Emerging Filmmakers #46 at the Little

Tonight was The Emerging Filmmakers Series #46 and Ali and I made it to The Little (240 East Ave.) to see it. I liked ABC Movie by Elisabeth Tonnard once it got rolling and I figured out the literary angle of the visual collage that plays on "apple", "book", and "clock". Fallen by Jon Noble was a zombie horror short on a budget … although imperfect, there's a solid talent there. The real gem of the evening was Last Time in Clerkenweell [not Bathtime in Clerkenwell as I had noted … although the descriptions and reviews seem remarkably similar to what we saw] by Alex Budovsky — it was a superb black-and-white animation set to a catchy song. It had an art-deco feel to it as well as a darker military-jingoism just under the surface.

At times, though, I found that I was being more critical than usual. I recall being able to look at a work and see the artistic merit, or a glimmer of skill somewhere, but it seems I'm now a cynic about it and judge things quickly as crap. Like Untitled by Eva Xie: I found it to be a blunt so-so metaphor on the gradient of going from a girl to a woman; its artistic technique was akin to being clever with language by removing all but the punctuation marks to make your point. ",,.,,'.:-;." if you know what I mean.

But even that really had its merits — after all, for what is often a first-time film for someone, just learning all about making it is a challenge. It's much harder than it appears. [You may not argue that point until you produce a short film that beats all that I've seen before.]

Anyway, I liked all the films at least a little. The Can Man by Sean Cunningham was a strange film that reveals a sinister world of bleak post-apocalyptic dehumanization. Boxed In by Joy E. Reed was a coming-out story between a woman and her mother and it did a good job of revealing some rather deep characterization. SNEW by David Lachman and Jody Oberfelder was a nifty playful piece with cut-out letters and people — a somewhat experimental piece that was fun to watch. And finally, Loose Ends by Rachel Gordon was an okay, professional-looking production about a woman dealing with dating in her 20's.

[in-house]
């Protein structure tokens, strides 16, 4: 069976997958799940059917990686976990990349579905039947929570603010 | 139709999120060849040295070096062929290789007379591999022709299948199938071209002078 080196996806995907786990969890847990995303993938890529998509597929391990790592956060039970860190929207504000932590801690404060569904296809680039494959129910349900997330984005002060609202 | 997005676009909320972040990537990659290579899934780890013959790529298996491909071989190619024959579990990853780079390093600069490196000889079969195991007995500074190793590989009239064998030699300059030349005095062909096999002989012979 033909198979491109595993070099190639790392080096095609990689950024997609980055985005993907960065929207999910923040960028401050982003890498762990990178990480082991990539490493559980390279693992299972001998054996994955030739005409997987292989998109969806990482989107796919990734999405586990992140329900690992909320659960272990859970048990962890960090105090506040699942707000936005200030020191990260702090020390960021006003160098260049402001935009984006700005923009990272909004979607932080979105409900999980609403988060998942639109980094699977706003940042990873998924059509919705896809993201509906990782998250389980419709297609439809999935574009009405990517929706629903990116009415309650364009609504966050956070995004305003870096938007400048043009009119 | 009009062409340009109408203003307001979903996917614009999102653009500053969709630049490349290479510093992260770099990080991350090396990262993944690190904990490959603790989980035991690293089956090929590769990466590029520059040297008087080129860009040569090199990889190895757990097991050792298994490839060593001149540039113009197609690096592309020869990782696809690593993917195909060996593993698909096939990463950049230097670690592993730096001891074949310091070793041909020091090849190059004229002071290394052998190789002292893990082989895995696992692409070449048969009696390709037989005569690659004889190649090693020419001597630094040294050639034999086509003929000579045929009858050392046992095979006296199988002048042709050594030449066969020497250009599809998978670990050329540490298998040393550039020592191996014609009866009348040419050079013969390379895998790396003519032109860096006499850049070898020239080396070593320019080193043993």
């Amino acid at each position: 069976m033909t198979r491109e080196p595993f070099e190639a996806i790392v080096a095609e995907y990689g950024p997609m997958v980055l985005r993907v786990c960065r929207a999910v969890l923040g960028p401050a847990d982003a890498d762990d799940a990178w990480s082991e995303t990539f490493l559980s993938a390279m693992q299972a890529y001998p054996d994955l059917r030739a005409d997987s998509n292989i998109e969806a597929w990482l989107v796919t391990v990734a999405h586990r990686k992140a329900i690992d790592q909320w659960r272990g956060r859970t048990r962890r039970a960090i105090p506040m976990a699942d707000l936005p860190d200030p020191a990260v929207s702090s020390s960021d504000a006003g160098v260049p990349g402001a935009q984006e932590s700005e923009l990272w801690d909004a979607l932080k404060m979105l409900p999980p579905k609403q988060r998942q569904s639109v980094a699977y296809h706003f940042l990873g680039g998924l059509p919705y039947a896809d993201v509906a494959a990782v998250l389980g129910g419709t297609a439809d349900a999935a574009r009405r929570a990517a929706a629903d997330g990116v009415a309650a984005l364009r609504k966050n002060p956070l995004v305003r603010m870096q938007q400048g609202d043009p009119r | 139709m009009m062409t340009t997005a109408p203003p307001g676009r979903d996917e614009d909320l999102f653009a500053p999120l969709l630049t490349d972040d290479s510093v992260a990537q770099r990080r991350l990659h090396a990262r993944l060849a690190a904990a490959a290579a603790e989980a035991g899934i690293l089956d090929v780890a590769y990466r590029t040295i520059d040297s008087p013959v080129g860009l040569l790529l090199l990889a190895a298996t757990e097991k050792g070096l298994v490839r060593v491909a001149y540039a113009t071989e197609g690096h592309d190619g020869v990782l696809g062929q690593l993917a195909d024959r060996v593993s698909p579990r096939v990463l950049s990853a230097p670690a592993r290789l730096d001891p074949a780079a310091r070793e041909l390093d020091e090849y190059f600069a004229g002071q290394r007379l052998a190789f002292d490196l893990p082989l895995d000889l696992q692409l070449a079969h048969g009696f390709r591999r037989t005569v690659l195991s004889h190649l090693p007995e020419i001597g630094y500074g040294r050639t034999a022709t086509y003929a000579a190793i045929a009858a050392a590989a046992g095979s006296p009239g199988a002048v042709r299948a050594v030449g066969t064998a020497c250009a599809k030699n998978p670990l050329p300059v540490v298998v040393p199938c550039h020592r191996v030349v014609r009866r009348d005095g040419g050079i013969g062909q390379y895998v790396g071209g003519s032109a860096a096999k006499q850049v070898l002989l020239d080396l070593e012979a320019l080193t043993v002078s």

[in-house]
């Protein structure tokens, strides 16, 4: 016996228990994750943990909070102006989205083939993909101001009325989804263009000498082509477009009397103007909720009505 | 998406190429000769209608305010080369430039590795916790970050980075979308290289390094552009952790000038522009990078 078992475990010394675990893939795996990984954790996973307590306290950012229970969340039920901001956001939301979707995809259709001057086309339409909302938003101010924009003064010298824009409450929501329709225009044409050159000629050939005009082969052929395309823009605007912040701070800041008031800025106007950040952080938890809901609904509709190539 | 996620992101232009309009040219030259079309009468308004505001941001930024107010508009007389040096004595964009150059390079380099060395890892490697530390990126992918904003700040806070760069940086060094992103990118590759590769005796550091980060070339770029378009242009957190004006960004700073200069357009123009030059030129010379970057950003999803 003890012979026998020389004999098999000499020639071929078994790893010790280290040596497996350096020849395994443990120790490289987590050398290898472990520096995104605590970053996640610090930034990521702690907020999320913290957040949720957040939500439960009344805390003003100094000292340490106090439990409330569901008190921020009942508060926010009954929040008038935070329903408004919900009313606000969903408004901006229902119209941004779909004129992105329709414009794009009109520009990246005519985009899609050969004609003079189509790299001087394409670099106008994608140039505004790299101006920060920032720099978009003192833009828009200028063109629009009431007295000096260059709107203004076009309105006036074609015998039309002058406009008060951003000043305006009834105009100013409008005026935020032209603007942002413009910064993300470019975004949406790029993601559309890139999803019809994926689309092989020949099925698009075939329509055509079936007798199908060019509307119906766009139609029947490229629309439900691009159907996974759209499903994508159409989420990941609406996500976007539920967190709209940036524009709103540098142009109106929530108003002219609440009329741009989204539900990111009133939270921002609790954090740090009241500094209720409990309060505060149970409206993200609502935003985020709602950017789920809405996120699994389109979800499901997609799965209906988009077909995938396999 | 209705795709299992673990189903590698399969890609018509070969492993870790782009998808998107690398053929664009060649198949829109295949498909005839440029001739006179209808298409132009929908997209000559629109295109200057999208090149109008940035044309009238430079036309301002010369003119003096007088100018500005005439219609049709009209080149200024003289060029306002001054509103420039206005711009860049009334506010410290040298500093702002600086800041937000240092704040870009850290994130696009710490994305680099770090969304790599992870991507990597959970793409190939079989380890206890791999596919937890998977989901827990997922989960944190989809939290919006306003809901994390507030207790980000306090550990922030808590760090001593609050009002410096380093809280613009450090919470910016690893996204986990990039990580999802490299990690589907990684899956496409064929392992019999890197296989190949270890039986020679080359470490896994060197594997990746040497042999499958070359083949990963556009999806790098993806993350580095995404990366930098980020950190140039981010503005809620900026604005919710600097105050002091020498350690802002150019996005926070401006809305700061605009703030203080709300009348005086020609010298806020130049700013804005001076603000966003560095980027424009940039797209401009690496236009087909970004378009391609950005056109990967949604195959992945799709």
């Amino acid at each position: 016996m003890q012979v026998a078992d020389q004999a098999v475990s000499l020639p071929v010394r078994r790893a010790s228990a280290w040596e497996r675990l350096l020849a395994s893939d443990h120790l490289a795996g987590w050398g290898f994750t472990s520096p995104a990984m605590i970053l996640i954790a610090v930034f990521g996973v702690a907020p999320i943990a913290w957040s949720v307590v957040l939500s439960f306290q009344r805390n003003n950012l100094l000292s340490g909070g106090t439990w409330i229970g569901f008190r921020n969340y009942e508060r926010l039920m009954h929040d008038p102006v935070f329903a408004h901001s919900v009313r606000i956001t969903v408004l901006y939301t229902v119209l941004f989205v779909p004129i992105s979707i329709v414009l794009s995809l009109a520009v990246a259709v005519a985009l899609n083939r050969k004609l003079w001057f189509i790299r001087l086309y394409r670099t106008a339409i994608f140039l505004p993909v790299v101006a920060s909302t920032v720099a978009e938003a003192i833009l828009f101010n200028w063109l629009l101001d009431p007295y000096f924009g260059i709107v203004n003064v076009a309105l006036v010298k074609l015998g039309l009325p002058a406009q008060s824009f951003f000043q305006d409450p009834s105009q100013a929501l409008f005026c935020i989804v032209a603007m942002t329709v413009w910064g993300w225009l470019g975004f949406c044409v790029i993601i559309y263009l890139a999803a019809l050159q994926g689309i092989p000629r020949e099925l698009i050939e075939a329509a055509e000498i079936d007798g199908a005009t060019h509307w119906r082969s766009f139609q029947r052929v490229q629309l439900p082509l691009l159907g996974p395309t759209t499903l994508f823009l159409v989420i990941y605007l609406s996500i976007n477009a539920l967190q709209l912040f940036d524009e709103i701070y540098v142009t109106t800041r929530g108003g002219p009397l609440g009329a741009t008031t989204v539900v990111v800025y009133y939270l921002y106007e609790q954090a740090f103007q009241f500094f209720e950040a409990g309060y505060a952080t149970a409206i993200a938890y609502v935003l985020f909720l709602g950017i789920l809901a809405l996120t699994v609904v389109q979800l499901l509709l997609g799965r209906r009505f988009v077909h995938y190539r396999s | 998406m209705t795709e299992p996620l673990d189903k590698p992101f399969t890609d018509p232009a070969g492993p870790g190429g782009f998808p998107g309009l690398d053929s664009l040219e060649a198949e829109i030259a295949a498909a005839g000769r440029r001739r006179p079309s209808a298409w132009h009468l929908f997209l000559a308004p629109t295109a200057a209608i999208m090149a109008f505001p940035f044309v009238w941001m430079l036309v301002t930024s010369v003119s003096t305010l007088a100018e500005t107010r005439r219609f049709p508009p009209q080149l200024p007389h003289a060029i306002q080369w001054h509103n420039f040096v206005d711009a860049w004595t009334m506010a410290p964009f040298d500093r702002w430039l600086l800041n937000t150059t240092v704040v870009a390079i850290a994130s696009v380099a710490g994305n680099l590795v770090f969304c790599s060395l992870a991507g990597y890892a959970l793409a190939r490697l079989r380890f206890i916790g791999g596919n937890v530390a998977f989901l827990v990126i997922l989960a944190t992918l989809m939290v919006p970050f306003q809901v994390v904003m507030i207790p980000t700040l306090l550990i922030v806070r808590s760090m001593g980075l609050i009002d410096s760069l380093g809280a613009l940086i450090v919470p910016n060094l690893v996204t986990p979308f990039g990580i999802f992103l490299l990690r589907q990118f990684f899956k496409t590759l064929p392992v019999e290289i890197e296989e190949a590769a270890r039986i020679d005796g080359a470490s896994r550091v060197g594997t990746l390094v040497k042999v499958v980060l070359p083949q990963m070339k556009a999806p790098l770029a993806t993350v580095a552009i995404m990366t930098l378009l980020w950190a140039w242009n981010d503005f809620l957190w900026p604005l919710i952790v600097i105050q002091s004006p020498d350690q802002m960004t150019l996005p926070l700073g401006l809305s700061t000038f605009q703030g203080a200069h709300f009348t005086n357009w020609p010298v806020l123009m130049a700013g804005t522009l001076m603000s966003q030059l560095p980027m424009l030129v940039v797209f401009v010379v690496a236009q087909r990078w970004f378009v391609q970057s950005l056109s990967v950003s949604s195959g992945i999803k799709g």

I thought it was interesting that Karen vanMeenen had selected two films with a literary metaphor. I don't recall having seen that before, but maybe it's fresh in my mind what I think the bias might be.

Touring Regional Computer Recycling and Recovery

I met with the 15 or so people from MEETinROCHESTERMySpace link at Regional Computer Recycling and Recovery (RCR&R) (7318 Victor-Mendon Rd., Victor) for the tour of the recycling facilities. We met with Director of Client Services Charlie McKernan who showed us around. He says their shop holds itself to high standards of recycling and environmental responsibility. They also have a fancy internal tracking system that can track parts from their source systems right to where they get recycled. The facility itself was a tech-nerd playground — a warehouse full of vintage computer systems. I was dismayed to see them go, but I do understand that for industrial applications, they are terribly inefficient. At least they are getting selected for resale and/or disposed of in a good way.